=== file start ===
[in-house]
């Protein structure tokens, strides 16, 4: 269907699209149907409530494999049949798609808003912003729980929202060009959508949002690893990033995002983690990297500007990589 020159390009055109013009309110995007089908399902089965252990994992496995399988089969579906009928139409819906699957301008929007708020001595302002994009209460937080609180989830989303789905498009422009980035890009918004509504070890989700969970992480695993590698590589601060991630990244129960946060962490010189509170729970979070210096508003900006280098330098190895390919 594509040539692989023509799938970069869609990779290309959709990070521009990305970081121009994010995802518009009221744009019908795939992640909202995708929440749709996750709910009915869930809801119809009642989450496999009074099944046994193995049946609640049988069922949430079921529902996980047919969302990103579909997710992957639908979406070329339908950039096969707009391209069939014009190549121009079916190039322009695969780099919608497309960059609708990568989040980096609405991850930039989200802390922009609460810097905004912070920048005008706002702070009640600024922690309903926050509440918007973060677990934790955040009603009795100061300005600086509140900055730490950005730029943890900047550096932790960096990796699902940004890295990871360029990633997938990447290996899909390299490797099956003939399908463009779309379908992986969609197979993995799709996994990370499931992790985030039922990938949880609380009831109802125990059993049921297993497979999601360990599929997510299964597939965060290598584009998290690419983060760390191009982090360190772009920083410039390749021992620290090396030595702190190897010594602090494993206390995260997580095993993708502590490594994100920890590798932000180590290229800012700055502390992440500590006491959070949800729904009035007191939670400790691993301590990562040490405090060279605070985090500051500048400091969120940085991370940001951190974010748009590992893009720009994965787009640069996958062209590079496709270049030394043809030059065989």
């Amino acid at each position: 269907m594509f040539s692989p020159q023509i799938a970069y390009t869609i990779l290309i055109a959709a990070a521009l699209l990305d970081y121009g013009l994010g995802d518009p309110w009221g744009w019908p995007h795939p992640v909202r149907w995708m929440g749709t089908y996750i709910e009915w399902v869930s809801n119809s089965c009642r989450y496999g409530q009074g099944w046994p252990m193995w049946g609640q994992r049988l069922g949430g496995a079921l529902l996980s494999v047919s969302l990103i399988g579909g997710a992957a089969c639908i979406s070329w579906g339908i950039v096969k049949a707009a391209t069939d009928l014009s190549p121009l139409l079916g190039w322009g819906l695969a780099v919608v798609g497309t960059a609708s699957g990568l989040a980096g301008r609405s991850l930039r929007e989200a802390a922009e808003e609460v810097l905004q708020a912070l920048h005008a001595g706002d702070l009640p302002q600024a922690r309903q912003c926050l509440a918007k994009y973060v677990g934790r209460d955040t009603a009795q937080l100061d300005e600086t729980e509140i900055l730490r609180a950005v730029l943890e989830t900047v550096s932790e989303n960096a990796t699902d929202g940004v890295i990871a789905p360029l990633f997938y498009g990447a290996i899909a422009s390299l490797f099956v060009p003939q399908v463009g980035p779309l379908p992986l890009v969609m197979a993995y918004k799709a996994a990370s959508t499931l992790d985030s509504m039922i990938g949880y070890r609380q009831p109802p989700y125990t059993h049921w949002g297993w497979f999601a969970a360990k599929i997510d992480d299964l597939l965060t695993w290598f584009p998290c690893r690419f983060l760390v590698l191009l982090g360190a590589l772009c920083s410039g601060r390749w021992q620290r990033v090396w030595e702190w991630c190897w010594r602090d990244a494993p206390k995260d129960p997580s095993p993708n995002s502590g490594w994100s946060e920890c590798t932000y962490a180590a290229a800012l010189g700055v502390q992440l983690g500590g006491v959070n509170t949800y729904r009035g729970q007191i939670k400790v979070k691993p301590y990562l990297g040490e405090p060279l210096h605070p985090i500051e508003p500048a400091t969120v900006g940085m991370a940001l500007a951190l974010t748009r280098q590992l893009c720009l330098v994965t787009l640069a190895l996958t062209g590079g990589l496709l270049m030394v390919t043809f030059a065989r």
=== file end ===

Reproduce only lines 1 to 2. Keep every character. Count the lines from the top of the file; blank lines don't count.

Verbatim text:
[in-house]
């Protein structure tokens, strides 16, 4: 269907699209149907409530494999049949798609808003912003729980929202060009959508949002690893990033995002983690990297500007990589 020159390009055109013009309110995007089908399902089965252990994992496995399988089969579906009928139409819906699957301008929007708020001595302002994009209460937080609180989830989303789905498009422009980035890009918004509504070890989700969970992480695993590698590589601060991630990244129960946060962490010189509170729970979070210096508003900006280098330098190895390919 594509040539692989023509799938970069869609990779290309959709990070521009990305970081121009994010995802518009009221744009019908795939992640909202995708929440749709996750709910009915869930809801119809009642989450496999009074099944046994193995049946609640049988069922949430079921529902996980047919969302990103579909997710992957639908979406070329339908950039096969707009391209069939014009190549121009079916190039322009695969780099919608497309960059609708990568989040980096609405991850930039989200802390922009609460810097905004912070920048005008706002702070009640600024922690309903926050509440918007973060677990934790955040009603009795100061300005600086509140900055730490950005730029943890900047550096932790960096990796699902940004890295990871360029990633997938990447290996899909390299490797099956003939399908463009779309379908992986969609197979993995799709996994990370499931992790985030039922990938949880609380009831109802125990059993049921297993497979999601360990599929997510299964597939965060290598584009998290690419983060760390191009982090360190772009920083410039390749021992620290090396030595702190190897010594602090494993206390995260997580095993993708502590490594994100920890590798932000180590290229800012700055502390992440500590006491959070949800729904009035007191939670400790691993301590990562040490405090060279605070985090500051500048400091969120940085991370940001951190974010748009590992893009720009994965787009640069996958062209590079496709270049030394043809030059065989």